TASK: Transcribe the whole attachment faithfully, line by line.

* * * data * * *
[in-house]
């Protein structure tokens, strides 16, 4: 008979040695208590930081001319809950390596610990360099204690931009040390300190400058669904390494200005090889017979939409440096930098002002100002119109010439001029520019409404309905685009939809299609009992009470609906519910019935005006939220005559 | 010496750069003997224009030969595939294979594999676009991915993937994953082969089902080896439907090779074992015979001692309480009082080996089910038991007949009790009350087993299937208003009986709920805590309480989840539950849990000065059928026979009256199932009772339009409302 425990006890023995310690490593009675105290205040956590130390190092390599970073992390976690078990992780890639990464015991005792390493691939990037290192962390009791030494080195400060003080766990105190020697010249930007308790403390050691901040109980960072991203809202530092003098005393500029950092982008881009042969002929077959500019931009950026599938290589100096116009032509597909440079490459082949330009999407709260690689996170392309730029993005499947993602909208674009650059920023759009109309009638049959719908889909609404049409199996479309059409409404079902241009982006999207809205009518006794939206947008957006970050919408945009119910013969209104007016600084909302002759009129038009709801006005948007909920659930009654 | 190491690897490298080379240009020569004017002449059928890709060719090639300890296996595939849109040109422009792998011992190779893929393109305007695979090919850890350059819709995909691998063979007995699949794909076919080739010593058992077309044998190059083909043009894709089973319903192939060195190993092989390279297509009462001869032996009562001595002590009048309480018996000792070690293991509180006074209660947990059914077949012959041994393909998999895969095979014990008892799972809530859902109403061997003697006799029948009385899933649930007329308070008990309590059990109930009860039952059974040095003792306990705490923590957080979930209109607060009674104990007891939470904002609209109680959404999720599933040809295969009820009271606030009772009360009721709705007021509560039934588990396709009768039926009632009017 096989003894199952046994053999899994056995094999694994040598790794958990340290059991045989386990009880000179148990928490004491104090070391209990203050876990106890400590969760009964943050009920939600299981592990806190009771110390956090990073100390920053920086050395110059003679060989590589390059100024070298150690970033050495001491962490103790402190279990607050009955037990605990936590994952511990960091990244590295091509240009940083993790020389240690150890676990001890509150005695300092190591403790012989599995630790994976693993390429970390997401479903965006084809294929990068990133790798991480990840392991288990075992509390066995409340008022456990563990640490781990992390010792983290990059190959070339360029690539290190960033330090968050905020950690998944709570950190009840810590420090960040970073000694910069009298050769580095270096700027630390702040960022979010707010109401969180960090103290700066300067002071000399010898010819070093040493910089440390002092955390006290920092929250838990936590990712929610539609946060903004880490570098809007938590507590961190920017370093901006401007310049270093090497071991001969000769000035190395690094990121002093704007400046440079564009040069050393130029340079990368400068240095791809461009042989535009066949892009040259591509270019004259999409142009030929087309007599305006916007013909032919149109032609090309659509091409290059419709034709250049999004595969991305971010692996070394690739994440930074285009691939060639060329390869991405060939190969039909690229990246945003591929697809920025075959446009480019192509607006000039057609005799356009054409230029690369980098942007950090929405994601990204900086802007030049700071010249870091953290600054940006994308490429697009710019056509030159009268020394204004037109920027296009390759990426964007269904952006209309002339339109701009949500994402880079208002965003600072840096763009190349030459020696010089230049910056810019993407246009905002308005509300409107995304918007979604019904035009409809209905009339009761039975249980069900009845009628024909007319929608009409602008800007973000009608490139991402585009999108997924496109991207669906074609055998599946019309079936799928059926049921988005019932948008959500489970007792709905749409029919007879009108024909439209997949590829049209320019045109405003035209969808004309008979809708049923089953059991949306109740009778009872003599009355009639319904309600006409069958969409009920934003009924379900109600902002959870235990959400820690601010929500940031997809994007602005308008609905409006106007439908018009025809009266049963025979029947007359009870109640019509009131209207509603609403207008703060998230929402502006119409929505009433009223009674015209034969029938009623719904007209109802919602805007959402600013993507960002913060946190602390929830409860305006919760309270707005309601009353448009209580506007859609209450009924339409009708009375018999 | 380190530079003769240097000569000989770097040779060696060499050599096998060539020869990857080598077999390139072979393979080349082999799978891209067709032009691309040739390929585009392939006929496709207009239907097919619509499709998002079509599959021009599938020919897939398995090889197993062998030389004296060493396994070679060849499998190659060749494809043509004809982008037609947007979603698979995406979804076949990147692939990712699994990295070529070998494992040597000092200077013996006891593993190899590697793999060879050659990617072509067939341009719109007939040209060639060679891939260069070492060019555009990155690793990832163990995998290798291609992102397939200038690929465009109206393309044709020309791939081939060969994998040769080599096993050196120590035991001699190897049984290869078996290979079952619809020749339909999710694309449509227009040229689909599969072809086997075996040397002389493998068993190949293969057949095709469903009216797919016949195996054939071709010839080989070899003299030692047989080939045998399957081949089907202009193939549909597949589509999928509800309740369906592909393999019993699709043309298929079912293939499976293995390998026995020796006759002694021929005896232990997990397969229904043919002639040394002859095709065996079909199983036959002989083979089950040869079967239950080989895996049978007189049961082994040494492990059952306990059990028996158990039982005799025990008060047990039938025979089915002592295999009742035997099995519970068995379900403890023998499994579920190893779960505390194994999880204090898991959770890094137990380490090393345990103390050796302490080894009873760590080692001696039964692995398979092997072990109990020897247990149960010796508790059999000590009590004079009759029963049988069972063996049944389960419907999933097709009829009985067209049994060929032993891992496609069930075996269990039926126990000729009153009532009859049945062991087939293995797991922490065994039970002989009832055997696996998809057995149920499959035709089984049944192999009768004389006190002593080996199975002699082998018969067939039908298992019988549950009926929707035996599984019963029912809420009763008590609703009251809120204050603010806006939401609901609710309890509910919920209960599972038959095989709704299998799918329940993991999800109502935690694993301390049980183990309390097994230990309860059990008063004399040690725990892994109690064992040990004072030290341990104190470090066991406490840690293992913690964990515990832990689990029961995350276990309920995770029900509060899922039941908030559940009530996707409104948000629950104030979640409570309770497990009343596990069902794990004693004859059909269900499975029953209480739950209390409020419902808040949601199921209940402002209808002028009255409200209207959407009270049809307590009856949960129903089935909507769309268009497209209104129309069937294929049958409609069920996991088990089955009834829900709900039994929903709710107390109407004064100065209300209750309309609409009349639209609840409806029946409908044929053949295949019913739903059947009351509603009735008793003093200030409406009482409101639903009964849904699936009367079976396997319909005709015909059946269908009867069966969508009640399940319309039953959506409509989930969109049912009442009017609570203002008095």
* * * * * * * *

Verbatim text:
[in-house]
């Protein structure tokens, strides 16, 4: 008979040695208590930081001319809950390596610990360099204690931009040390300190400058669904390494200005090889017979939409440096930098002002100002119109010439001029520019409404309905685009939809299609009992009470609906519910019935005006939220005559 | 010496750069003997224009030969595939294979594999676009991915993937994953082969089902080896439907090779074992015979001692309480009082080996089910038991007949009790009350087993299937208003009986709920805590309480989840539950849990000065059928026979009256199932009772339009409302 425990006890023995310690490593009675105290205040956590130390190092390599970073992390976690078990992780890639990464015991005792390493691939990037290192962390009791030494080195400060003080766990105190020697010249930007308790403390050691901040109980960072991203809202530092003098005393500029950092982008881009042969002929077959500019931009950026599938290589100096116009032509597909440079490459082949330009999407709260690689996170392309730029993005499947993602909208674009650059920023759009109309009638049959719908889909609404049409199996479309059409409404079902241009982006999207809205009518006794939206947008957006970050919408945009119910013969209104007016600084909302002759009129038009709801006005948007909920659930009654 | 190491690897490298080379240009020569004017002449059928890709060719090639300890296996595939849109040109422009792998011992190779893929393109305007695979090919850890350059819709995909691998063979007995699949794909076919080739010593058992077309044998190059083909043009894709089973319903192939060195190993092989390279297509009462001869032996009562001595002590009048309480018996000792070690293991509180006074209660947990059914077949012959041994393909998999895969095979014990008892799972809530859902109403061997003697006799029948009385899933649930007329308070008990309590059990109930009860039952059974040095003792306990705490923590957080979930209109607060009674104990007891939470904002609209109680959404999720599933040809295969009820009271606030009772009360009721709705007021509560039934588990396709009768039926009632009017 096989003894199952046994053999899994056995094999694994040598790794958990340290059991045989386990009880000179148990928490004491104090070391209990203050876990106890400590969760009964943050009920939600299981592990806190009771110390956090990073100390920053920086050395110059003679060989590589390059100024070298150690970033050495001491962490103790402190279990607050009955037990605990936590994952511990960091990244590295091509240009940083993790020389240690150890676990001890509150005695300092190591403790012989599995630790994976693993390429970390997401479903965006084809294929990068990133790798991480990840392991288990075992509390066995409340008022456990563990640490781990992390010792983290990059190959070339360029690539290190960033330090968050905020950690998944709570950190009840810590420090960040970073000694910069009298050769580095270096700027630390702040960022979010707010109401969180960090103290700066300067002071000399010898010819070093040493910089440390002092955390006290920092929250838990936590990712929610539609946060903004880490570098809007938590507590961190920017370093901006401007310049270093090497071991001969000769000035190395690094990121002093704007400046440079564009040069050393130029340079990368400068240095791809461009042989535009066949892009040259591509270019004259999409142009030929087309007599305006916007013909032919149109032609090309659509091409290059419709034709250049999004595969991305971010692996070394690739994440930074285009691939060639060329390869991405060939190969039909690229990246945003591929697809920025075959446009480019192509607006000039057609005799356009054409230029690369980098942007950090929405994601990204900086802007030049700071010249870091953290600054940006994308490429697009710019056509030159009268020394204004037109920027296009390759990426964007269904952006209309002339339109701009949500994402880079208002965003600072840096763009190349030459020696010089230049910056810019993407246009905002308005509300409107995304918007979604019904035009409809209905009339009761039975249980069900009845009628024909007319929608009409602008800007973000009608490139991402585009999108997924496109991207669906074609055998599946019309079936799928059926049921988005019932948008959500489970007792709905749409029919007879009108024909439209997949590829049209320019045109405003035209969808004309008979809708049923089953059991949306109740009778009872003599009355009639319904309600006409069958969409009920934003009924379900109600902002959870235990959400820690601010929500940031997809994007602005308008609905409006106007439908018009025809009266049963025979029947007359009870109640019509009131209207509603609403207008703060998230929402502006119409929505009433009223009674015209034969029938009623719904007209109802919602805007959402600013993507960002913060946190602390929830409860305006919760309270707005309601009353448009209580506007859609209450009924339409009708009375018999 | 380190530079003769240097000569000989770097040779060696060499050599096998060539020869990857080598077999390139072979393979080349082999799978891209067709032009691309040739390929585009392939006929496709207009239907097919619509499709998002079509599959021009599938020919897939398995090889197993062998030389004296060493396994070679060849499998190659060749494809043509004809982008037609947007979603698979995406979804076949990147692939990712699994990295070529070998494992040597000092200077013996006891593993190899590697793999060879050659990617072509067939341009719109007939040209060639060679891939260069070492060019555009990155690793990832163990995998290798291609992102397939200038690929465009109206393309044709020309791939081939060969994998040769080599096993050196120590035991001699190897049984290869078996290979079952619809020749339909999710694309449509227009040229689909599969072809086997075996040397002389493998068993190949293969057949095709469903009216797919016949195996054939071709010839080989070899003299030692047989080939045998399957081949089907202009193939549909597949589509999928509800309740369906592909393999019993699709043309298929079912293939499976293995390998026995020796006759002694021929005896232990997990397969229904043919002639040394002859095709065996079909199983036959002989083979089950040869079967239950080989895996049978007189049961082994040494492990059952306990059990028996158990039982005799025990008060047990039938025979089915002592295999009742035997099995519970068995379900403890023998499994579920190893779960505390194994999880204090898991959770890094137990380490090393345990103390050796302490080894009873760590080692001696039964692995398979092997072990109990020897247990149960010796508790059999000590009590004079009759029963049988069972063996049944389960419907999933097709009829009985067209049994060929032993891992496609069930075996269990039926126990000729009153009532009859049945062991087939293995797991922490065994039970002989009832055997696996998809057995149920499959035709089984049944192999009768004389006190002593080996199975002699082998018969067939039908298992019988549950009926929707035996599984019963029912809420009763008590609703009251809120204050603010806006939401609901609710309890509910919920209960599972038959095989709704299998799918329940993991999800109502935690694993301390049980183990309390097994230990309860059990008063004399040690725990892994109690064992040990004072030290341990104190470090066991406490840690293992913690964990515990832990689990029961995350276990309920995770029900509060899922039941908030559940009530996707409104948000629950104030979640409570309770497990009343596990069902794990004693004859059909269900499975029953209480739950209390409020419902808040949601199921209940402002209808002028009255409200209207959407009270049809307590009856949960129903089935909507769309268009497209209104129309069937294929049958409609069920996991088990089955009834829900709900039994929903709710107390109407004064100065209300209750309309609409009349639209609840409806029946409908044929053949295949019913739903059947009351509603009735008793003093200030409406009482409101639903009964849904699936009367079976396997319909005709015909059946269908009867069966969508009640399940319309039953959506409509989930969109049912009442009017609570203002008095």